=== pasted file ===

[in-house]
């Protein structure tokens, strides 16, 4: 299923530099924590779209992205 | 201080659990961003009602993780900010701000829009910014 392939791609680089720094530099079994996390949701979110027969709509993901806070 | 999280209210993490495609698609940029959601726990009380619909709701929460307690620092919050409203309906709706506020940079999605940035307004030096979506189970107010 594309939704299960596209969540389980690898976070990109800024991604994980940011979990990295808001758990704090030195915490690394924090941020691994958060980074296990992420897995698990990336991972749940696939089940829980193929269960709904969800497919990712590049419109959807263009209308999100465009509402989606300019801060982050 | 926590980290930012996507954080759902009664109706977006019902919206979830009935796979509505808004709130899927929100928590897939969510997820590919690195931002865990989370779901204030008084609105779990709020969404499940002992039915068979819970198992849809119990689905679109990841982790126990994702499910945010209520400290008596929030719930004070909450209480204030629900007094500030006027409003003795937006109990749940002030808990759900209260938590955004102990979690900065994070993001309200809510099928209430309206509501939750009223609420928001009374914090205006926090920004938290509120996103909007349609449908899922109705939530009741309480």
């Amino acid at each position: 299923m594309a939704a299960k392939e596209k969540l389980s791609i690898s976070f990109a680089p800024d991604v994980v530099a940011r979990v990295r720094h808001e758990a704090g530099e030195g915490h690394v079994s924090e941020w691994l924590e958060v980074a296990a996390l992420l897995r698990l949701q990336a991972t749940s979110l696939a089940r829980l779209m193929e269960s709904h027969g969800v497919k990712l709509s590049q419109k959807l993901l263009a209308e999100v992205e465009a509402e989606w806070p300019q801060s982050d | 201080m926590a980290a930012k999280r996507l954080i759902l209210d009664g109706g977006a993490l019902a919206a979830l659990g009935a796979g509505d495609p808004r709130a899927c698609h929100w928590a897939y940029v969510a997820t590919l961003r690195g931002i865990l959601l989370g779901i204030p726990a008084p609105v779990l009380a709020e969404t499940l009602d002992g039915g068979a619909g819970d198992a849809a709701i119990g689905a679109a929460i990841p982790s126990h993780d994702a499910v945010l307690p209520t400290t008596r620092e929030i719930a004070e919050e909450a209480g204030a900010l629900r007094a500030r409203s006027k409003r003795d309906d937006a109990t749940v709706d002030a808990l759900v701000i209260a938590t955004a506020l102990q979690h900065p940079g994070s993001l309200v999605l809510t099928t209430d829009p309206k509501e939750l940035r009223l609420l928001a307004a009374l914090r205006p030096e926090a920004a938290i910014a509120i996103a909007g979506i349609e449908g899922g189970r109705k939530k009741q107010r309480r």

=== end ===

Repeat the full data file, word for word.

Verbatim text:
[in-house]
């Protein structure tokens, strides 16, 4: 299923530099924590779209992205 | 201080659990961003009602993780900010701000829009910014 392939791609680089720094530099079994996390949701979110027969709509993901806070 | 999280209210993490495609698609940029959601726990009380619909709701929460307690620092919050409203309906709706506020940079999605940035307004030096979506189970107010 594309939704299960596209969540389980690898976070990109800024991604994980940011979990990295808001758990704090030195915490690394924090941020691994958060980074296990992420897995698990990336991972749940696939089940829980193929269960709904969800497919990712590049419109959807263009209308999100465009509402989606300019801060982050 | 926590980290930012996507954080759902009664109706977006019902919206979830009935796979509505808004709130899927929100928590897939969510997820590919690195931002865990989370779901204030008084609105779990709020969404499940002992039915068979819970198992849809119990689905679109990841982790126990994702499910945010209520400290008596929030719930004070909450209480204030629900007094500030006027409003003795937006109990749940002030808990759900209260938590955004102990979690900065994070993001309200809510099928209430309206509501939750009223609420928001009374914090205006926090920004938290509120996103909007349609449908899922109705939530009741309480």
């Amino acid at each position: 299923m594309a939704a299960k392939e596209k969540l389980s791609i690898s976070f990109a680089p800024d991604v994980v530099a940011r979990v990295r720094h808001e758990a704090g530099e030195g915490h690394v079994s924090e941020w691994l924590e958060v980074a296990a996390l992420l897995r698990l949701q990336a991972t749940s979110l696939a089940r829980l779209m193929e269960s709904h027969g969800v497919k990712l709509s590049q419109k959807l993901l263009a209308e999100v992205e465009a509402e989606w806070p300019q801060s982050d | 201080m926590a980290a930012k999280r996507l954080i759902l209210d009664g109706g977006a993490l019902a919206a979830l659990g009935a796979g509505d495609p808004r709130a899927c698609h929100w928590a897939y940029v969510a997820t590919l961003r690195g931002i865990l959601l989370g779901i204030p726990a008084p609105v779990l009380a709020e969404t499940l009602d002992g039915g068979a619909g819970d198992a849809a709701i119990g689905a679109a929460i990841p982790s126990h993780d994702a499910v945010l307690p209520t400290t008596r620092e929030i719930a004070e919050e909450a209480g204030a900010l629900r007094a500030r409203s006027k409003r003795d309906d937006a109990t749940v709706d002030a808990l759900v701000i209260a938590t955004a506020l102990q979690h900065p940079g994070s993001l309200v999605l809510t099928t209430d829009p309206k509501e939750l940035r009223l609420l928001a307004a009374l914090r205006p030096e926090a920004a938290i910014a509120i996103a909007g979506i349609e449908g899922g189970r109705k939530k009741q107010r309480r």